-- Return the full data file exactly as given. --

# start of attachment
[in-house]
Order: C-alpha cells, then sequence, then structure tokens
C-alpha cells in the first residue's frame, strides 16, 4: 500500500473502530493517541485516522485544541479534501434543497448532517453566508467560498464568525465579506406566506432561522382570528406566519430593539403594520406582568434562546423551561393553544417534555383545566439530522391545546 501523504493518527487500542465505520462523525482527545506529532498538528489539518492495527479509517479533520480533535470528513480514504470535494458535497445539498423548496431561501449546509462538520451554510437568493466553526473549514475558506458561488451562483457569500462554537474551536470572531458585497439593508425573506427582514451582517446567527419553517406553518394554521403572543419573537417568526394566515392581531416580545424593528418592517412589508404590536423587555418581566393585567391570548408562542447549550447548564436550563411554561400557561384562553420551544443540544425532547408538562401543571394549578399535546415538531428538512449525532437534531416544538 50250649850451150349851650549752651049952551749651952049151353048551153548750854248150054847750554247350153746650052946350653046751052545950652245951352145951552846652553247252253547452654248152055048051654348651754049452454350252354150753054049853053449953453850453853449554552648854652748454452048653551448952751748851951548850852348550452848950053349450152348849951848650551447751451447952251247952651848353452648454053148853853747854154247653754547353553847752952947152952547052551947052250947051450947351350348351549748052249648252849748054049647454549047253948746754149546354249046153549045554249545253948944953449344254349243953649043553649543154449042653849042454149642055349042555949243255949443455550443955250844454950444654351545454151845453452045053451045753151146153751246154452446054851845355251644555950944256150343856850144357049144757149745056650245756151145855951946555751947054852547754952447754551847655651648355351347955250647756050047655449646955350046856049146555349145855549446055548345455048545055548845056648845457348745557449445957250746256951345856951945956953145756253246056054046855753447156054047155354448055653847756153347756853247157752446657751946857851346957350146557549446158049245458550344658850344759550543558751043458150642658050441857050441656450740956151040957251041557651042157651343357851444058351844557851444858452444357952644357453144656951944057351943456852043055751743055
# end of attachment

[in-house]
Order: C-alpha cells, then sequence, then structure tokens
C-alpha cells in the first residue's frame, strides 16, 4: 500500500473502530493517541485516522485544541479534501434543497448532517453566508467560498464568525465579506406566506432561522382570528406566519430593539403594520406582568434562546423551561393553544417534555383545566439530522391545546 501523504493518527487500542465505520462523525482527545506529532498538528489539518492495527479509517479533520480533535470528513480514504470535494458535497445539498423548496431561501449546509462538520451554510437568493466553526473549514475558506458561488451562483457569500462554537474551536470572531458585497439593508425573506427582514451582517446567527419553517406553518394554521403572543419573537417568526394566515392581531416580545424593528418592517412589508404590536423587555418581566393585567391570548408562542447549550447548564436550563411554561400557561384562553420551544443540544425532547408538562401543571394549578399535546415538531428538512449525532437534531416544538 50250649850451150349851650549752651049952551749651952049151353048551153548750854248150054847750554247350153746650052946350653046751052545950652245951352145951552846652553247252253547452654248152055048051654348651754049452454350252354150753054049853053449953453850453853449554552648854652748454452048653551448952751748851951548850852348550452848950053349450152348849951848650551447751451447952251247952651848353452648454053148853853747854154247653754547353553847752952947152952547052551947052250947051450947351350348351549748052249648252849748054049647454549047253948746754149546354249046153549045554249545253948944953449344254349243953649043553649543154449042653849042454149642055349042555949243255949443455550443955250844454950444654351545454151845453452045053451045753151146153751246154452446054851845355251644555950944256150343856850144357049144757149745056650245756151145855951946555751947054852547754952447754551847655651648355351347955250647756050047655449646955350046856049146555349145855549446055548345455048545055548845056648845457348745557449445957250746256951345856951945956953145756253246056054046855753447156054047155354448055653847756153347756853247157752446657751946857851346957350146557549446158049245458550344658850344759550543558751043458150642658050441857050441656450740956151040957251041557651042157651343357851444058351844557851444858452444357952644357453144656951944057351943456852043055751743055